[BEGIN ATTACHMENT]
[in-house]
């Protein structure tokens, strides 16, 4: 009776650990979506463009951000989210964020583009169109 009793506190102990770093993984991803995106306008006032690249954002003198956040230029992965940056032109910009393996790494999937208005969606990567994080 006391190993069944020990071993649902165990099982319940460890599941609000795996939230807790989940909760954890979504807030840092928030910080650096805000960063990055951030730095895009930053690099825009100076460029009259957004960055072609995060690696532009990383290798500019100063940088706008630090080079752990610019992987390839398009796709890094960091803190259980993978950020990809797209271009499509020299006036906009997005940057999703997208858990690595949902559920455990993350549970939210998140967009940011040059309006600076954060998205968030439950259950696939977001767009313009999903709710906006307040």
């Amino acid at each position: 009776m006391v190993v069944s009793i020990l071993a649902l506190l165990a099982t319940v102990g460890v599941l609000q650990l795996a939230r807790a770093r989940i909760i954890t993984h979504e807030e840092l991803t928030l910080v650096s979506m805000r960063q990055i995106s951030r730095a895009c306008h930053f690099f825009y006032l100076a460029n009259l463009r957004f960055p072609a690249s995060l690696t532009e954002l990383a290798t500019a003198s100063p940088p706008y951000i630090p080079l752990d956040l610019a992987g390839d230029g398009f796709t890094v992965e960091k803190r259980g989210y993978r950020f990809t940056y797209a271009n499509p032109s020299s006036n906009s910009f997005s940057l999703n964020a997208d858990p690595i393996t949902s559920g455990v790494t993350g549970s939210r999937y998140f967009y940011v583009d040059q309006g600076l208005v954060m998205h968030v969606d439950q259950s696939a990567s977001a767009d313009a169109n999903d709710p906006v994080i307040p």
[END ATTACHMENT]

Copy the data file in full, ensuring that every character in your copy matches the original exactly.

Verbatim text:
[in-house]
């Protein structure tokens, strides 16, 4: 009776650990979506463009951000989210964020583009169109 009793506190102990770093993984991803995106306008006032690249954002003198956040230029992965940056032109910009393996790494999937208005969606990567994080 006391190993069944020990071993649902165990099982319940460890599941609000795996939230807790989940909760954890979504807030840092928030910080650096805000960063990055951030730095895009930053690099825009100076460029009259957004960055072609995060690696532009990383290798500019100063940088706008630090080079752990610019992987390839398009796709890094960091803190259980993978950020990809797209271009499509020299006036906009997005940057999703997208858990690595949902559920455990993350549970939210998140967009940011040059309006600076954060998205968030439950259950696939977001767009313009999903709710906006307040």
């Amino acid at each position: 009776m006391v190993v069944s009793i020990l071993a649902l506190l165990a099982t319940v102990g460890v599941l609000q650990l795996a939230r807790a770093r989940i909760i954890t993984h979504e807030e840092l991803t928030l910080v650096s979506m805000r960063q990055i995106s951030r730095a895009c306008h930053f690099f825009y006032l100076a460029n009259l463009r957004f960055p072609a690249s995060l690696t532009e954002l990383a290798t500019a003198s100063p940088p706008y951000i630090p080079l752990d956040l610019a992987g390839d230029g398009f796709t890094v992965e960091k803190r259980g989210y993978r950020f990809t940056y797209a271009n499509p032109s020299s006036n906009s910009f997005s940057l999703n964020a997208d858990p690595i393996t949902s559920g455990v790494t993350g549970s939210r999937y998140f967009y940011v583009d040059q309006g600076l208005v954060m998205h968030v969606d439950q259950s696939a990567s977001a767009d313009a169109n999903d709710p906006v994080i307040p």